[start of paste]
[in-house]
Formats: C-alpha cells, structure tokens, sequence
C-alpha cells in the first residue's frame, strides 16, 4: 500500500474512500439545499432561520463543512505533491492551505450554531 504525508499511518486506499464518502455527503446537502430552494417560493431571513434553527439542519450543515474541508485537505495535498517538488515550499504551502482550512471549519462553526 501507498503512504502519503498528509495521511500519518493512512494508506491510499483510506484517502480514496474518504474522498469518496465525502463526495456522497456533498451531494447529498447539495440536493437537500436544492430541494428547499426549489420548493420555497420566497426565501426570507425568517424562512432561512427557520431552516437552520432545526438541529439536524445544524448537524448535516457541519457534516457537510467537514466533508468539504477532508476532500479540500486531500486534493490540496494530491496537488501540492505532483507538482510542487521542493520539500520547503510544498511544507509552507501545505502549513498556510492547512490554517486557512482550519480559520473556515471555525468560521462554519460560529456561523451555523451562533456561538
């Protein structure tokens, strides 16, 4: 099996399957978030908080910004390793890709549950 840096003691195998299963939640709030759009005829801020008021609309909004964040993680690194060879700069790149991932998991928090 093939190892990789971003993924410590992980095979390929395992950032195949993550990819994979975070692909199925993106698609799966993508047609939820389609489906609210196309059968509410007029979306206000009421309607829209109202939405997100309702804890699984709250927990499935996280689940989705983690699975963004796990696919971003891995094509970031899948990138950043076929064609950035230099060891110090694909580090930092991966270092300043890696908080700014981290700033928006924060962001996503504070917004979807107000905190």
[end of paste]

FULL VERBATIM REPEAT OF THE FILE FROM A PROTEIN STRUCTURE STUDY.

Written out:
[in-house]
Formats: C-alpha cells, structure tokens, sequence
C-alpha cells in the first residue's frame, strides 16, 4: 500500500474512500439545499432561520463543512505533491492551505450554531 504525508499511518486506499464518502455527503446537502430552494417560493431571513434553527439542519450543515474541508485537505495535498517538488515550499504551502482550512471549519462553526 501507498503512504502519503498528509495521511500519518493512512494508506491510499483510506484517502480514496474518504474522498469518496465525502463526495456522497456533498451531494447529498447539495440536493437537500436544492430541494428547499426549489420548493420555497420566497426565501426570507425568517424562512432561512427557520431552516437552520432545526438541529439536524445544524448537524448535516457541519457534516457537510467537514466533508468539504477532508476532500479540500486531500486534493490540496494530491496537488501540492505532483507538482510542487521542493520539500520547503510544498511544507509552507501545505502549513498556510492547512490554517486557512482550519480559520473556515471555525468560521462554519460560529456561523451555523451562533456561538
């Protein structure tokens, strides 16, 4: 099996399957978030908080910004390793890709549950 840096003691195998299963939640709030759009005829801020008021609309909004964040993680690194060879700069790149991932998991928090 093939190892990789971003993924410590992980095979390929395992950032195949993550990819994979975070692909199925993106698609799966993508047609939820389609489906609210196309059968509410007029979306206000009421309607829209109202939405997100309702804890699984709250927990499935996280689940989705983690699975963004796990696919971003891995094509970031899948990138950043076929064609950035230099060891110090694909580090930092991966270092300043890696908080700014981290700033928006924060962001996503504070917004979807107000905190």